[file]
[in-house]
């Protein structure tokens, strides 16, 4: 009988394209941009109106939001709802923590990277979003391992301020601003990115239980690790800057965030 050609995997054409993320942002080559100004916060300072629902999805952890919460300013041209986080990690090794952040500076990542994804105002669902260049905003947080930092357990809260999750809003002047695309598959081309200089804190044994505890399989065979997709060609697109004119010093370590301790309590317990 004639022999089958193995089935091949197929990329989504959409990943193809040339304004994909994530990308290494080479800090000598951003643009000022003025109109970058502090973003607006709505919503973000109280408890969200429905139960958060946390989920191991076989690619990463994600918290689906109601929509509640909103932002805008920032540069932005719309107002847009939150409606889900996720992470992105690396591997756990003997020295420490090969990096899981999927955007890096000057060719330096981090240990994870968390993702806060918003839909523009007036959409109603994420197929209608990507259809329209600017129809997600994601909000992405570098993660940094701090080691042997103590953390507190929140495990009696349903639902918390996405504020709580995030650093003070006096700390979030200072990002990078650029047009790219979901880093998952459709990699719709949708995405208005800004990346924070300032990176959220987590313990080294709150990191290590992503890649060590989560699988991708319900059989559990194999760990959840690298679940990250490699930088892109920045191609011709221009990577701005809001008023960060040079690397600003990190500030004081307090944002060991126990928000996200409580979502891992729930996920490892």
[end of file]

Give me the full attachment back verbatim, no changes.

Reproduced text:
[in-house]
């Protein structure tokens, strides 16, 4: 009988394209941009109106939001709802923590990277979003391992301020601003990115239980690790800057965030 050609995997054409993320942002080559100004916060300072629902999805952890919460300013041209986080990690090794952040500076990542994804105002669902260049905003947080930092357990809260999750809003002047695309598959081309200089804190044994505890399989065979997709060609697109004119010093370590301790309590317990 004639022999089958193995089935091949197929990329989504959409990943193809040339304004994909994530990308290494080479800090000598951003643009000022003025109109970058502090973003607006709505919503973000109280408890969200429905139960958060946390989920191991076989690619990463994600918290689906109601929509509640909103932002805008920032540069932005719309107002847009939150409606889900996720992470992105690396591997756990003997020295420490090969990096899981999927955007890096000057060719330096981090240990994870968390993702806060918003839909523009007036959409109603994420197929209608990507259809329209600017129809997600994601909000992405570098993660940094701090080691042997103590953390507190929140495990009696349903639902918390996405504020709580995030650093003070006096700390979030200072990002990078650029047009790219979901880093998952459709990699719709949708995405208005800004990346924070300032990176959220987590313990080294709150990191290590992503890649060590989560699988991708319900059989559990194999760990959840690298679940990250490699930088892109920045191609011709221009990577701005809001008023960060040079690397600003990190500030004081307090944002060991126990928000996200409580979502891992729930996920490892």